Continue reading

The Paradoxes of Plebiscites

by Chris Dillow

http://stumblingandmumbling.typepad.com/stumbling_and_mumbling/2017/04/the-paradoxes-of-plebiscites.html

In pointing out that re-joining the EU will be damnably difficult, Simon reminds us of the massive difference between representative democracy and plebiscitary politics.

One great virtue of representative democracy is that it allows for mistakes to be corrected. Wrong’uns can be booted out of office and bad policies can usually be reversed*. Under plebiscites, it is not so. These reveal the “will of the people” which must be obeyed. Whereas representative democracy is a system of checks and balances, plebiscites are battles of wills in which the victor wins permanently. As Mrs Thatcher said, plebiscites are “a device of dictators and demagogues.” Continue reading

Forming an Organic Right-Wing Social Order

by Vincent John

http://www.libertymachinenews.com/forming-an-organic-right-wing-social-order.html

The historic election of Donald Trump has changed the course of American politics for many years to come. There are not many people who predicted Donald Trump would win the presidency against what seemed to be impossible odds. Donald Trump did not just have to campaign against the Clinton Machine and all of her donors. He also had to defeat establishment Republicans, which include political hacks like John McCain and Paul Ryan, the Never Trumpers, a mixed bag of neocons and cuckservative losers like Glenn Beck, the regressive left and the Bernie Bots throwing infantile tantrums in the streets, the corporatist far left media who cover for leftist demagogues like Obama and Crooked Hillary, big business who want cheap labor imported into America who lobby for illegal aliens from the third world to pour across the US border. There were many other individuals and groups of people who were vehemently against the idea of a Trump presidency, a presidency where a right-wing populist agenda would be front and center for the direction of the nation.  But things are seldom what they seem. Even though the corporatist far left media were the ones who gave the false impression that Trump would lose and Crooked Hillary would be the first female president, they underestimated the right wing populist movement sweeping across Europe and America. The corporate shills also covered up all of Hillary’s scandals and lies while painting a false picture of how Middle America would vote in the 2016 election by falsely claiming Democrats and Independents in the Rust Belt would vote for Crooked Hillary. This was of course wrong. Continue reading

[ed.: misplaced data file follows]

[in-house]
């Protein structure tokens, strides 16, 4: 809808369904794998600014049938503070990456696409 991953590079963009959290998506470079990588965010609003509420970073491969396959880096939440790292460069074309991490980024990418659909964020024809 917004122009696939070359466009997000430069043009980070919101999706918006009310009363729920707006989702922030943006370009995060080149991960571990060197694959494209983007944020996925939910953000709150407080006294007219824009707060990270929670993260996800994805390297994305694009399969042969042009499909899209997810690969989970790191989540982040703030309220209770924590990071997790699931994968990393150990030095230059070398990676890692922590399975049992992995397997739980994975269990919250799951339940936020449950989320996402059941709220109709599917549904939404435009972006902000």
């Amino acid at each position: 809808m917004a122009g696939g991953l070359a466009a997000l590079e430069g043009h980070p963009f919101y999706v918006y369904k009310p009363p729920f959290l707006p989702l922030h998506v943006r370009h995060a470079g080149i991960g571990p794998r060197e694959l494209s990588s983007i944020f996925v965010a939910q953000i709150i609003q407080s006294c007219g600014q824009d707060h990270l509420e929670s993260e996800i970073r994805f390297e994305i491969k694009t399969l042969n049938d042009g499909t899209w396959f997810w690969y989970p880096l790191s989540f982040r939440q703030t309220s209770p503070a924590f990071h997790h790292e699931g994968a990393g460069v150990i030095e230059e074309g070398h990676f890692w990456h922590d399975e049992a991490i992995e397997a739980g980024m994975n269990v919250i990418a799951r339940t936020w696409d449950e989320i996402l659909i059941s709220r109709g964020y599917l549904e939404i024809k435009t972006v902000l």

Basic Income as a System of Control

“Basic income – in both the north and the south – all depends on how we frame it. Will it be cast as a form of charity by the rich? Or will it be cast as a right for all?”[1]. This quote encapsulates both the promise and potential consequences of a basic income. Much has been made of the radical potential that a universal basic income inculcates in our sclerotic neoliberal societies, supposedly able to end the necessity of work and make wages a tool of social policy rather than simply an economic consequence of the labour market. It is easy to see the potential when labour markets are extremely sticky, with low-pay staying low and wages continuing their decoupling from productivity gains. Technological unemployment presents the dystopia of a world where further productivity that is reaped from machines is controlled by a transnational capitalist class of international investors and corporate megaliths, continuing the monopolisation of the economy and entrenching a precarious form of wage labour relation. Continue reading

The Centralising Axiom

The multiple debates surrounding ideology constantly devolve into simplistic concepts like capitalism and socialism, referring to each other as opposing axiomatic systems that proffer significantly different visions of the world. However, both are fundamentally centralist systems. They understand society, economy and politics as universalisable wholes that need to be integrated into a full structure of production and decision-making. For capitalism, the main axiomatic point is the profit-motive achieved through multiple avenues of capital accumulation. Markets and states are the main entry and exit points through which capital is accumulated and profit is achieved. For socialism, it is the production of value for the meeting of basic needs and necessities, providing a society of equality where political and economic cohesiveness is supposedly developed. Economic planning  and social provisioning through centralised structures (usually the state but forms of global democratic planning have been theorised) are the mechanisms for this accumulation. Continue reading